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One step back…

After a long week of outpatient clinics we were looking forward to the weekend; Nan & Pop were coming for a visit and we were really enjoying our own space, so we were craving some more family time at the RMH apartment.

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Friday’s clinic had revealed that we wouldn’t get the entire weekend away from the hospital, as they were worried with how Levi’s levels were looking, even though physically he was doing well.  We were told we would need to come in for a blood test on Saturday and Sunday just to make sure his levels weren’t doing anything too strange.

On Saturday morning Nate & Levi did the quick trip up to the ward for the blood test and returned 2 hours later with all squared away for the day.  We were getting ready for lunch and looking forward to hanging out for the rest of the rainy day, only to be called back to the ward…

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The blood test revealed that Levi’s potassium levels were quite high and they thought that the test may have been compromised, especially in comparison to tests that were done the day before.  They weren’t willing to admit that taking a prick test from a little boys finger who had just eaten banana had anything to do with it, so they collected blood from his central line this time to be on the safe side.  While Nate & Levi were up on the ward for the second test they had also off handedly mentioned to “Get comfortable, as your staying on the ward until we can get Levi’s levels right.”  Apparently Levi’s electrolyte levels were also at extreme ends of the spectrum, so with no warning we were admitted back onto the ward.  This is where the fun began…

Since we were admitted on a Saturday it meant that all our files were in a unobtainable compactas somewhere and it was as though the areas that made our lives easier didn’t know about us anymore, even though we had only been discharged from the ward 4 days earlier and spent over a month on the ward!!  The nurses and doctors didn’t seem to be on the same page, asking us to do the same tests that had already been done and forgetting basic BMT protocol.  Pharmacy wasn’t able to dispense any of our medication, that should have been common to any oncology ward?!  The kitchen were not accommodating a post transplant diet and the formula room was unable to prepare any of his overnight feeds as they didn’t have adequate notice, none of this was sorted out until Tuesday!!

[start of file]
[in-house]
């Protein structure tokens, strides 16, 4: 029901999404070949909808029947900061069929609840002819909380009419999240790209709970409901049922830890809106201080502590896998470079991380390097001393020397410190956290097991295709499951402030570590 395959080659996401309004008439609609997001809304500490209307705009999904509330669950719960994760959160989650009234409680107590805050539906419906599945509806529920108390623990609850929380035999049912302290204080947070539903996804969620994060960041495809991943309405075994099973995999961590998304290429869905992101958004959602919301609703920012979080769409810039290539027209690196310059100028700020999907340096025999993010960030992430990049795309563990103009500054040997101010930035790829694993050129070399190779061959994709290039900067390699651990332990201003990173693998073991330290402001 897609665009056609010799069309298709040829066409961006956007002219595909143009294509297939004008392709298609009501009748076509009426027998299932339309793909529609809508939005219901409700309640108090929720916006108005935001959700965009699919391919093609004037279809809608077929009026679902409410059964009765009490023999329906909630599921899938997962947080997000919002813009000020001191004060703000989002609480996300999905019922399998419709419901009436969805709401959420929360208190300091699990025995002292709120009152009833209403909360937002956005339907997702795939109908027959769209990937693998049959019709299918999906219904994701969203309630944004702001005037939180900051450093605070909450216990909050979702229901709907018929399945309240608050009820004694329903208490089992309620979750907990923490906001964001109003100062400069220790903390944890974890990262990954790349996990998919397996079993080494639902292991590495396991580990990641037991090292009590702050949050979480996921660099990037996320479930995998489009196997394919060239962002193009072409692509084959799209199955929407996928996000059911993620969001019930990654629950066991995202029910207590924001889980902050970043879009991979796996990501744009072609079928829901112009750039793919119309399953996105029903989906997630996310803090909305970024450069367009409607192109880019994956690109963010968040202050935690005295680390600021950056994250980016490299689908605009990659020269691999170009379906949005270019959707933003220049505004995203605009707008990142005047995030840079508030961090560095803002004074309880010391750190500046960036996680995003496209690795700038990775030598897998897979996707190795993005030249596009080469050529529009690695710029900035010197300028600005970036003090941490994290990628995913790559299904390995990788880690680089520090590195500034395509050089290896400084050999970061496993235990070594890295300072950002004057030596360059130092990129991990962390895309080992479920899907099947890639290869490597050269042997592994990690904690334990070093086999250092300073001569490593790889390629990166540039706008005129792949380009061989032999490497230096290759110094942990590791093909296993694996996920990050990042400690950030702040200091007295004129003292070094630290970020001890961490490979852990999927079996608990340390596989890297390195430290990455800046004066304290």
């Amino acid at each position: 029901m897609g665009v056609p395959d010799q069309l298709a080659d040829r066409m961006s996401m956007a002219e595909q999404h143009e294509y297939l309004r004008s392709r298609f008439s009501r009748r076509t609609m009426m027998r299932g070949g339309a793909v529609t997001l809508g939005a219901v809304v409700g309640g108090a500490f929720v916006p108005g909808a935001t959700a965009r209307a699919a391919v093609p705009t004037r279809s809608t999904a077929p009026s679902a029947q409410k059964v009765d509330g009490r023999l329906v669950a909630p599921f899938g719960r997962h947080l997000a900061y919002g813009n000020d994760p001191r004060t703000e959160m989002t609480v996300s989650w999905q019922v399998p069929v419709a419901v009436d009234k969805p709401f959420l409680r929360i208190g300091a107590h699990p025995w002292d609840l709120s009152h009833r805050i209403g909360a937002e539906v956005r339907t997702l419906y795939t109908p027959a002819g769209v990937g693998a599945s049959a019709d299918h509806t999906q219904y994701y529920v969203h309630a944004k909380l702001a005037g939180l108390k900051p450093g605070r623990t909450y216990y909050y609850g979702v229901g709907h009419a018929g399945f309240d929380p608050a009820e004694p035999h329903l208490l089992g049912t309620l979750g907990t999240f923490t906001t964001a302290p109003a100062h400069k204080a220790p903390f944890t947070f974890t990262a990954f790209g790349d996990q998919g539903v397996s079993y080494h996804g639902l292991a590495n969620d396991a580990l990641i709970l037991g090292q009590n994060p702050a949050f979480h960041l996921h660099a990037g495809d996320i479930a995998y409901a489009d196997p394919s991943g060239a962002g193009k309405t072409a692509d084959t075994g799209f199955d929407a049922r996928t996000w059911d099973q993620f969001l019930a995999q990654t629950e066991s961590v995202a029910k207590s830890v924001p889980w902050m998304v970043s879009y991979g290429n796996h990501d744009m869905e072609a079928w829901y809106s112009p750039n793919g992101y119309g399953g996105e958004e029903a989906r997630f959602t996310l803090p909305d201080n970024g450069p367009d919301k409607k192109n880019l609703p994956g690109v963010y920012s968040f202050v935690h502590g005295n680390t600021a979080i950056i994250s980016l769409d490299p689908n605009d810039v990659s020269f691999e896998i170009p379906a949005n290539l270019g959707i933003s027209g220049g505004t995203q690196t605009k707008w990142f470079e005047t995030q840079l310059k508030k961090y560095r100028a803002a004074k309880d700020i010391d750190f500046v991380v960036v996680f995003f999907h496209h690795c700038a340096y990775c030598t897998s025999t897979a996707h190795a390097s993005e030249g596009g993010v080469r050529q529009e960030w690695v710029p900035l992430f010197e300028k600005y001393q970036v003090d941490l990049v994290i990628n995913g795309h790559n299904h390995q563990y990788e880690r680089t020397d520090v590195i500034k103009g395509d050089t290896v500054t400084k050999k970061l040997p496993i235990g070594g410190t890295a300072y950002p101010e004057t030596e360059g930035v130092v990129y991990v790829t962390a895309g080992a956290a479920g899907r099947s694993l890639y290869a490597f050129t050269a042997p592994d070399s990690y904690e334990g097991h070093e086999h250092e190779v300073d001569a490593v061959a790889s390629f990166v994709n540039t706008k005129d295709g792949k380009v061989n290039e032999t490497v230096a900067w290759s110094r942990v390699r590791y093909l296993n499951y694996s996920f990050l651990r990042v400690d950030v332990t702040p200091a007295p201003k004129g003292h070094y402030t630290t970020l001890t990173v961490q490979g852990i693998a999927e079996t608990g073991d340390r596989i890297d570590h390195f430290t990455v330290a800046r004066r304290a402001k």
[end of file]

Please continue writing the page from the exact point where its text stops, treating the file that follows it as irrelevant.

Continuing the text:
Nate was ready to spit the dummy when the doctor decided to request a clean catch urine sample just as Levi was getting ready to go to bed. For anyone that doesn’t know what a clean catch is, it is basically mid-stream. So Nate spent the majority of his evening ‘patiently’ waiting and failing to negotiate with a 2 and a half year old to pee into a jar. At around midnight, he had managed to capture it as it shot into the air like a fountain. The nurses were extremly impressed with Nate’s nimbleness to bound across a room and catch the mid-stream, I can confirm that Nate was far from impressed with the whole situation.

The frustration didn’t stop there unfortunately… The isolation room we had this time was not the usual room used for post BMT patients.  Which meant that majority of the staff on the ward seemed to forget why we were in isolation and we had to be vigilant, as the door was being left open quiet often, staff were not using the specific hand sanitizer before touching Levi or his own equipment i.e. thermometer.  The room itself was quiet unloved and not as nice as the usual BMT room that we called home.  Poor Nate had to endure a fold out bed a quarter of the size of his last one and spent more of the night falling on the floor than sleeping on the mattress.  All the decorations, toys, favorite food and things that made Levi comfortable had to be brought back up and there was no storage or food hatch.  We were extremely grateful that we were staying on the hospital campus at this point as there was a well worn path between the ward and the apartment retrieving all the things that we should have had access to on the ward.

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